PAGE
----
Reef breakthrough: Good bacteria boosts coral survival
GREAT BARRIER REEF
In a breakthrough for the Reef, researchers have proven that a dose of good bacteria increases the overall health of corals and their tolerance to stresses related to climate change.
Great Barrier Reef Foundation Managing Director, Anna Marsden, said pioneering science such as this provides hope for the future of the Great Barrier Reef that is already seeing the effects of climate change, weathering its third mass bleaching in five years.
“People may be surprised to find out that just like us, corals rely on a host of good bacteria to help keep them healthy and, just like us, the balance between good and bad bacteria is often disrupted in times of stress,” Ms Marsden said.
“Probiotics have been widely and successfully used to improve both human and animal health, however, their use in marine ecosystems has been largely unexplored until now.”
Ms Marsden said it is fitting that the announcement comes during World Ocean Week, a time when the world is reminded of the importance of oceans and its coral reefs as critical ecosystems that are essential to the future of our planet.
“Not only are coral reefs home to 25% of the ocean’s marine life but they also support the livelihoods of 1 billion people globally.”
Federal University of Rio de Janeiro Professor, Raquel Peixoto, along with her international research collaborators, including scientists from Brazil, US, UK, and James Cook University in Australia, were able to prove the breakthrough for the first time, in a laboratory setting.
“We fed the corals with beneficial microorganisms, which is like feeding them probiotic yoghurt full of good bacteria,” Prof. Peixoto said.
“Then we ran numerous stress tests on the corals, and time and time again the corals that had received the probiotics were in better health than those that had not.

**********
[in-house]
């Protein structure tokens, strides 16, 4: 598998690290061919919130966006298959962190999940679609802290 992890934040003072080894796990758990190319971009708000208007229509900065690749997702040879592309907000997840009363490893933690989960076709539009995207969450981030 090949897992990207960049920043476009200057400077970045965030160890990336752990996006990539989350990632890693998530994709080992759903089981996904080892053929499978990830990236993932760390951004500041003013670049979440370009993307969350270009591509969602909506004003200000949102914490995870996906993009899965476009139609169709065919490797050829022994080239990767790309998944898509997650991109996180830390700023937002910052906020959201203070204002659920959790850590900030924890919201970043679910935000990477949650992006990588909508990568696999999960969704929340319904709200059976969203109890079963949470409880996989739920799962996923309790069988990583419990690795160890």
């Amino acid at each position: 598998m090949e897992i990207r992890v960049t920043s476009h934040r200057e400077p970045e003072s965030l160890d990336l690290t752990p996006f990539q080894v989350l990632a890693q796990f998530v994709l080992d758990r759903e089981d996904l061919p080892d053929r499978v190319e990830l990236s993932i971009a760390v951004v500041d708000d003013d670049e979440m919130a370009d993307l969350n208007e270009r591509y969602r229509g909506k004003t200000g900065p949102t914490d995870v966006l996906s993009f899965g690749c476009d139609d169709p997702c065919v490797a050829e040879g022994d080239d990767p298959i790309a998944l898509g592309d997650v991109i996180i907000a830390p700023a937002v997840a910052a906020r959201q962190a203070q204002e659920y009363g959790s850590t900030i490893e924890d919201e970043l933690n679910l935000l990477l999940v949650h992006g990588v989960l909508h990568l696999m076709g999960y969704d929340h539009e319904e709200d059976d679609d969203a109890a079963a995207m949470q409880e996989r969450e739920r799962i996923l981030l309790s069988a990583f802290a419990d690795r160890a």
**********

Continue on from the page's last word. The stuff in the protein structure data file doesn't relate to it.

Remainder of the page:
“This finding is an exciting breakthrough in boosting the ability of coral species to survive in times of stress and help them cope with a changing climate.”
Ms Marsden said this technology can be used by Queensland research institutions such as the Australian Institute of Marine Science to help boost the health of the corals reared in their Sea Simulator before they are transported out to the Reef as part of their reef restoration projects.
“The survival rate of these corals once they are out on the Reef is currently quite low so giving them a health boost while they are in the Sea Simulator will boost their chance of survival.
“It will add another tool to Reef researchers’ toolkits as they commence the world’s most ambitious Reef restoration and adaptation effort - Reef Restoration and Adaptation Program,” she said.
Professor Peixoto’s research team are currently running tests on different species of corals in the world’s largest artificial ocean (the Biosphere 2) in Arizona and in laboratories at the University of Hawaii to refine which groups of good bacteria are the best for each species.
They are also investigating new methods to scale up the application for use on coral reefs, such as delivering parcels of slow release probiotics to targeted reefs during times of heat stress.
“Saving the Reef is a huge task and this pioneering research project is just one of the ways that we’re making a real difference with our partners,” Ms Marsden said.
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